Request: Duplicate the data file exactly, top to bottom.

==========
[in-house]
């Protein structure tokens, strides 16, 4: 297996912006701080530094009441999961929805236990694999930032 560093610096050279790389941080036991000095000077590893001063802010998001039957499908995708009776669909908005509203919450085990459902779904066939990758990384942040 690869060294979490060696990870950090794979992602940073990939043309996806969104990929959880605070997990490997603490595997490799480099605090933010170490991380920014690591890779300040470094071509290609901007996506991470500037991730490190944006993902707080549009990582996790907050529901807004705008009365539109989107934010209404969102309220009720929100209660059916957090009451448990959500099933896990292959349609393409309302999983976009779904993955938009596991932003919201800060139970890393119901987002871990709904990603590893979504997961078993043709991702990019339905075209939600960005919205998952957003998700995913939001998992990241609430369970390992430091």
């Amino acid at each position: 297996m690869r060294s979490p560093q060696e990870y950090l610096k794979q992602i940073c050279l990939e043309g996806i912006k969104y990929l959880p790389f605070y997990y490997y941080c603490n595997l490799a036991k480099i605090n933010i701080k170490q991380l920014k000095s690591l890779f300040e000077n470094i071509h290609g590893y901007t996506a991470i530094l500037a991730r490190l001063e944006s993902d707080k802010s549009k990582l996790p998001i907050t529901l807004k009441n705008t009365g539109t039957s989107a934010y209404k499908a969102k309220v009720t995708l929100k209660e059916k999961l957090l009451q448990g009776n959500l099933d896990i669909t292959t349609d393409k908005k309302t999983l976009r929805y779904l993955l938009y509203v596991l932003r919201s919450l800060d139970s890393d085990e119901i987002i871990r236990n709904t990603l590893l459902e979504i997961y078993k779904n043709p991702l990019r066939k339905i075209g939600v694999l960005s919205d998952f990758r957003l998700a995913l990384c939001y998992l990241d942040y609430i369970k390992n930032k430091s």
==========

[in-house]
């Protein structure tokens, strides 16, 4: 297996912006701080530094009441999961929805236990694999930032 560093610096050279790389941080036991000095000077590893001063802010998001039957499908995708009776669909908005509203919450085990459902779904066939990758990384942040 690869060294979490060696990870950090794979992602940073990939043309996806969104990929959880605070997990490997603490595997490799480099605090933010170490991380920014690591890779300040470094071509290609901007996506991470500037991730490190944006993902707080549009990582996790907050529901807004705008009365539109989107934010209404969102309220009720929100209660059916957090009451448990959500099933896990292959349609393409309302999983976009779904993955938009596991932003919201800060139970890393119901987002871990709904990603590893979504997961078993043709991702990019339905075209939600960005919205998952957003998700995913939001998992990241609430369970390992430091």
């Amino acid at each position: 297996m690869r060294s979490p560093q060696e990870y950090l610096k794979q992602i940073c050279l990939e043309g996806i912006k969104y990929l959880p790389f605070y997990y490997y941080c603490n595997l490799a036991k480099i605090n933010i701080k170490q991380l920014k000095s690591l890779f300040e000077n470094i071509h290609g590893y901007t996506a991470i530094l500037a991730r490190l001063e944006s993902d707080k802010s549009k990582l996790p998001i907050t529901l807004k009441n705008t009365g539109t039957s989107a934010y209404k499908a969102k309220v009720t995708l929100k209660e059916k999961l957090l009451q448990g009776n959500l099933d896990i669909t292959t349609d393409k908005k309302t999983l976009r929805y779904l993955l938009y509203v596991l932003r919201s919450l800060d139970s890393d085990e119901i987002i871990r236990n709904t990603l590893l459902e979504i997961y078993k779904n043709p991702l990019r066939k339905i075209g939600v694999l960005s919205d998952f990758r957003l998700a995913l990384c939001y998992l990241d942040y609430i369970k390992n930032k430091s």